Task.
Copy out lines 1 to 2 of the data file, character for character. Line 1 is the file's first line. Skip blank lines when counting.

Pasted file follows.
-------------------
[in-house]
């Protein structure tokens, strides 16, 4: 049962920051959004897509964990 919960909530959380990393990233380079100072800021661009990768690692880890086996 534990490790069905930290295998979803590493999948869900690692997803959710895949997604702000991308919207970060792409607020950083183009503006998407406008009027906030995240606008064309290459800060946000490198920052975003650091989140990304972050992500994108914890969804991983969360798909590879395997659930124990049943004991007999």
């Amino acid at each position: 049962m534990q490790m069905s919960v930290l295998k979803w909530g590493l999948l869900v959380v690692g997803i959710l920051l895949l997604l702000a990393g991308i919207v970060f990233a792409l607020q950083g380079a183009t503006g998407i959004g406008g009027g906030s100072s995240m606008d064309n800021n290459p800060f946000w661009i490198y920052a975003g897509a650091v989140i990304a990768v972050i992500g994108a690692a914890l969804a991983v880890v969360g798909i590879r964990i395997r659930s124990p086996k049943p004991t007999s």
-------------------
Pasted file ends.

[in-house]
């Protein structure tokens, strides 16, 4: 049962920051959004897509964990 919960909530959380990393990233380079100072800021661009990768690692880890086996 534990490790069905930290295998979803590493999948869900690692997803959710895949997604702000991308919207970060792409607020950083183009503006998407406008009027906030995240606008064309290459800060946000490198920052975003650091989140990304972050992500994108914890969804991983969360798909590879395997659930124990049943004991007999």